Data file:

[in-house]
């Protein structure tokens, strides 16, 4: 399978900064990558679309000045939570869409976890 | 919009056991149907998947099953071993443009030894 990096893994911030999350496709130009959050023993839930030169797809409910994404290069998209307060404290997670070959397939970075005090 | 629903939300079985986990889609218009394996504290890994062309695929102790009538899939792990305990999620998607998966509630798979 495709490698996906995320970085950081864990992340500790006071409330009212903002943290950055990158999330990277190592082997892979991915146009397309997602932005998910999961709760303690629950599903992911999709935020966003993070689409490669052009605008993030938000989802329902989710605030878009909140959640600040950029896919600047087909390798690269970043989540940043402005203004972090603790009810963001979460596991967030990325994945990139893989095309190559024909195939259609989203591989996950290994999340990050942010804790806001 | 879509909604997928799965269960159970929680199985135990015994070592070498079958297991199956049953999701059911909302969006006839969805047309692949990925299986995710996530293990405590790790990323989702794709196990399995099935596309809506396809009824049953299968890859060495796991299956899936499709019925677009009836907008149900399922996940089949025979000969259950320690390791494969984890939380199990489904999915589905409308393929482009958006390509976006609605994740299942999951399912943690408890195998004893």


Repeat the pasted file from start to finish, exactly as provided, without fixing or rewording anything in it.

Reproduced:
[in-house]
């Protein structure tokens, strides 16, 4: 399978900064990558679309000045939570869409976890 | 919009056991149907998947099953071993443009030894 990096893994911030999350496709130009959050023993839930030169797809409910994404290069998209307060404290997670070959397939970075005090 | 629903939300079985986990889609218009394996504290890994062309695929102790009538899939792990305990999620998607998966509630798979 495709490698996906995320970085950081864990992340500790006071409330009212903002943290950055990158999330990277190592082997892979991915146009397309997602932005998910999961709760303690629950599903992911999709935020966003993070689409490669052009605008993030938000989802329902989710605030878009909140959640600040950029896919600047087909390798690269970043989540940043402005203004972090603790009810963001979460596991967030990325994945990139893989095309190559024909195939259609989203591989996950290994999340990050942010804790806001 | 879509909604997928799965269960159970929680199985135990015994070592070498079958297991199956049953999701059911909302969006006839969805047309692949990925299986995710996530293990405590790790990323989702794709196990399995099935596309809506396809009824049953299968890859060495796991299956899936499709019925677009009836907008149900399922996940089949025979000969259950320690390791494969984890939380199990489904999915589905409308393929482009958006390509976006609605994740299942999951399912943690408890195998004893």